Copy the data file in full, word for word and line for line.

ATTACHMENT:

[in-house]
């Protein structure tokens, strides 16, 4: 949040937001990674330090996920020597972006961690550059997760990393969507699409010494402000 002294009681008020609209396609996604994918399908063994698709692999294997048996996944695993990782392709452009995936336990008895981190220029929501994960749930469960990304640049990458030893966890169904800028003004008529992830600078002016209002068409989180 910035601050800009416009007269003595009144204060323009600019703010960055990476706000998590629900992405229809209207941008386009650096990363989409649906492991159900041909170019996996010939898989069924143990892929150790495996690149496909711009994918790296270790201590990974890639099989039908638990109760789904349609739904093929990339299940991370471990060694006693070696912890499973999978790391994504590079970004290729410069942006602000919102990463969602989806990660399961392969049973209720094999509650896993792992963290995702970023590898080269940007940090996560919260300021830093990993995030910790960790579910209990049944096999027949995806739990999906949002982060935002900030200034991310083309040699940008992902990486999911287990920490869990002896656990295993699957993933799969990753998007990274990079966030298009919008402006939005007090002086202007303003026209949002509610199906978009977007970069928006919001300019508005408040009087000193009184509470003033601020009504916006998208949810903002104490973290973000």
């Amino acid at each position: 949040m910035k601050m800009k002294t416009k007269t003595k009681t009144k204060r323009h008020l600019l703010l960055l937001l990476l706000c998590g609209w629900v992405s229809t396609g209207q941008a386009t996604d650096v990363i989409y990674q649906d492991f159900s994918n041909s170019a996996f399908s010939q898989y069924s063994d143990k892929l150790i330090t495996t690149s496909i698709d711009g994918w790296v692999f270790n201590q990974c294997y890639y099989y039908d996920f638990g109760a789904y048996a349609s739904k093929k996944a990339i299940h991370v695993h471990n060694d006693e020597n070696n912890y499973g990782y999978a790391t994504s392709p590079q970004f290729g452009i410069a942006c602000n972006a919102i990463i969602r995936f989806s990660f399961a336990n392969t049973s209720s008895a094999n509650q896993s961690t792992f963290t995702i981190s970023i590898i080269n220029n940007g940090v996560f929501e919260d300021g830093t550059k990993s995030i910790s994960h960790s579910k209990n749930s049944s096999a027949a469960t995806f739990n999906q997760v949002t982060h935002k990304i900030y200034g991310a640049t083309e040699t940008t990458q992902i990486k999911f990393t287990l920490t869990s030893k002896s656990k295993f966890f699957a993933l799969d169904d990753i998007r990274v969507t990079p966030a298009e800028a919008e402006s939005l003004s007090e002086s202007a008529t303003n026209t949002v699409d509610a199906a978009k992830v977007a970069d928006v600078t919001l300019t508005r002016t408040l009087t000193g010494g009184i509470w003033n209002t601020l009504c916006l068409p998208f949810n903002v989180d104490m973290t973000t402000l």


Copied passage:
[in-house]
């Protein structure tokens, strides 16, 4: 949040937001990674330090996920020597972006961690550059997760990393969507699409010494402000 002294009681008020609209396609996604994918399908063994698709692999294997048996996944695993990782392709452009995936336990008895981190220029929501994960749930469960990304640049990458030893966890169904800028003004008529992830600078002016209002068409989180 910035601050800009416009007269003595009144204060323009600019703010960055990476706000998590629900992405229809209207941008386009650096990363989409649906492991159900041909170019996996010939898989069924143990892929150790495996690149496909711009994918790296270790201590990974890639099989039908638990109760789904349609739904093929990339299940991370471990060694006693070696912890499973999978790391994504590079970004290729410069942006602000919102990463969602989806990660399961392969049973209720094999509650896993792992963290995702970023590898080269940007940090996560919260300021830093990993995030910790960790579910209990049944096999027949995806739990999906949002982060935002900030200034991310083309040699940008992902990486999911287990920490869990002896656990295993699957993933799969990753998007990274990079966030298009919008402006939005007090002086202007303003026209949002509610199906978009977007970069928006919001300019508005408040009087000193009184509470003033601020009504916006998208949810903002104490973290973000």
């Amino acid at each position: 949040m910035k601050m800009k002294t416009k007269t003595k009681t009144k204060r323009h008020l600019l703010l960055l937001l990476l706000c998590g609209w629900v992405s229809t396609g209207q941008a386009t996604d650096v990363i989409y990674q649906d492991f159900s994918n041909s170019a996996f399908s010939q898989y069924s063994d143990k892929l150790i330090t495996t690149s496909i698709d711009g994918w790296v692999f270790n201590q990974c294997y890639y099989y039908d996920f638990g109760a789904y048996a349609s739904k093929k996944a990339i299940h991370v695993h471990n060694d006693e020597n070696n912890y499973g990782y999978a790391t994504s392709p590079q970004f290729g452009i410069a942006c602000n972006a919102i990463i969602r995936f989806s990660f399961a336990n392969t049973s209720s008895a094999n509650q896993s961690t792992f963290t995702i981190s970023i590898i080269n220029n940007g940090v996560f929501e919260d300021g830093t550059k990993s995030i910790s994960h960790s579910k209990n749930s049944s096999a027949a469960t995806f739990n999906q997760v949002t982060h935002k990304i900030y200034g991310a640049t083309e040699t940008t990458q992902i990486k999911f990393t287990l920490t869990s030893k002896s656990k295993f966890f699957a993933l799969d169904d990753i998007r990274v969507t990079p966030a298009e800028a919008e402006s939005l003004s007090e002086s202007a008529t303003n026209t949002v699409d509610a199906a978009k992830v977007a970069d928006v600078t919001l300019t508005r002016t408040l009087t000193g010494g009184i509470w003033n209002t601020l009504c916006l068409p998208f949810n903002v989180d104490m973290t973000t402000l």